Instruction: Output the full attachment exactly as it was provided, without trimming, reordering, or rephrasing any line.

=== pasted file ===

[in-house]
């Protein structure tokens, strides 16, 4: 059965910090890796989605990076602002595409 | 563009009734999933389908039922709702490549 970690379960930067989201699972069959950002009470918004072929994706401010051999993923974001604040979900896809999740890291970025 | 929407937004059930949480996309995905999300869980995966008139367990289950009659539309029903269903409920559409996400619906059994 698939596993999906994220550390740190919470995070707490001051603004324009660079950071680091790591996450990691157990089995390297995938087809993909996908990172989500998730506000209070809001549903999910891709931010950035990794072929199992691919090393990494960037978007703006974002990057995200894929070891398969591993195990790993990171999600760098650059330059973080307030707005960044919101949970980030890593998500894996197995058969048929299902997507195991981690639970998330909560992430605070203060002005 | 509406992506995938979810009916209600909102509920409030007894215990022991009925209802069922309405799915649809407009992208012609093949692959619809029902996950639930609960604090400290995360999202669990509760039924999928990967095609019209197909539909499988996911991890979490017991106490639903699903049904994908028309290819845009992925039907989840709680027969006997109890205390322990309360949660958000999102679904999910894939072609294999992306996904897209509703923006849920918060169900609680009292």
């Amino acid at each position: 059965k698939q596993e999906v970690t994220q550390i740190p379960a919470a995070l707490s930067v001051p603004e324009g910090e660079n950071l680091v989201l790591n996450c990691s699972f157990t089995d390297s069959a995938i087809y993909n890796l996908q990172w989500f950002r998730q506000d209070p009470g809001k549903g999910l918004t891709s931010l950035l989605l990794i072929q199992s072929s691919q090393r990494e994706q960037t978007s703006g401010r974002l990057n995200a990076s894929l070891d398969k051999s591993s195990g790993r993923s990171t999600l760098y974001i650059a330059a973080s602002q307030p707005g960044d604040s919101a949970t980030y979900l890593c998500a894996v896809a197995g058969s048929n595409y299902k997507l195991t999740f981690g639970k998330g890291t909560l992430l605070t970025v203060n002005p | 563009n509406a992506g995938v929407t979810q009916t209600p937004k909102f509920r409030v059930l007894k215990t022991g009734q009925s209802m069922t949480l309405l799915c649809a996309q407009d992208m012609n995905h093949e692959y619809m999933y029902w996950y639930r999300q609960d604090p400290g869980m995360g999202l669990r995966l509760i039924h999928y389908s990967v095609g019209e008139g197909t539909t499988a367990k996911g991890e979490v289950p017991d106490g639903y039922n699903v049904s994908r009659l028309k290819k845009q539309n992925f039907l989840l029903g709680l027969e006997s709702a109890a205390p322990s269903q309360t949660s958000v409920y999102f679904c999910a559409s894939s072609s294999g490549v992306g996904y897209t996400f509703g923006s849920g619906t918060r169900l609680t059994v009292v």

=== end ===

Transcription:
[in-house]
């Protein structure tokens, strides 16, 4: 059965910090890796989605990076602002595409 | 563009009734999933389908039922709702490549 970690379960930067989201699972069959950002009470918004072929994706401010051999993923974001604040979900896809999740890291970025 | 929407937004059930949480996309995905999300869980995966008139367990289950009659539309029903269903409920559409996400619906059994 698939596993999906994220550390740190919470995070707490001051603004324009660079950071680091790591996450990691157990089995390297995938087809993909996908990172989500998730506000209070809001549903999910891709931010950035990794072929199992691919090393990494960037978007703006974002990057995200894929070891398969591993195990790993990171999600760098650059330059973080307030707005960044919101949970980030890593998500894996197995058969048929299902997507195991981690639970998330909560992430605070203060002005 | 509406992506995938979810009916209600909102509920409030007894215990022991009925209802069922309405799915649809407009992208012609093949692959619809029902996950639930609960604090400290995360999202669990509760039924999928990967095609019209197909539909499988996911991890979490017991106490639903699903049904994908028309290819845009992925039907989840709680027969006997109890205390322990309360949660958000999102679904999910894939072609294999992306996904897209509703923006849920918060169900609680009292």
């Amino acid at each position: 059965k698939q596993e999906v970690t994220q550390i740190p379960a919470a995070l707490s930067v001051p603004e324009g910090e660079n950071l680091v989201l790591n996450c990691s699972f157990t089995d390297s069959a995938i087809y993909n890796l996908q990172w989500f950002r998730q506000d209070p009470g809001k549903g999910l918004t891709s931010l950035l989605l990794i072929q199992s072929s691919q090393r990494e994706q960037t978007s703006g401010r974002l990057n995200a990076s894929l070891d398969k051999s591993s195990g790993r993923s990171t999600l760098y974001i650059a330059a973080s602002q307030p707005g960044d604040s919101a949970t980030y979900l890593c998500a894996v896809a197995g058969s048929n595409y299902k997507l195991t999740f981690g639970k998330g890291t909560l992430l605070t970025v203060n002005p | 563009n509406a992506g995938v929407t979810q009916t209600p937004k909102f509920r409030v059930l007894k215990t022991g009734q009925s209802m069922t949480l309405l799915c649809a996309q407009d992208m012609n995905h093949e692959y619809m999933y029902w996950y639930r999300q609960d604090p400290g869980m995360g999202l669990r995966l509760i039924h999928y389908s990967v095609g019209e008139g197909t539909t499988a367990k996911g991890e979490v289950p017991d106490g639903y039922n699903v049904s994908r009659l028309k290819k845009q539309n992925f039907l989840l029903g709680l027969e006997s709702a109890a205390p322990s269903q309360t949660s958000v409920y999102f679904c999910a559409s894939s072609s294999g490549v992306g996904y897209t996400f509703g923006s849920g619906t918060r169900l609680t059994v009292v």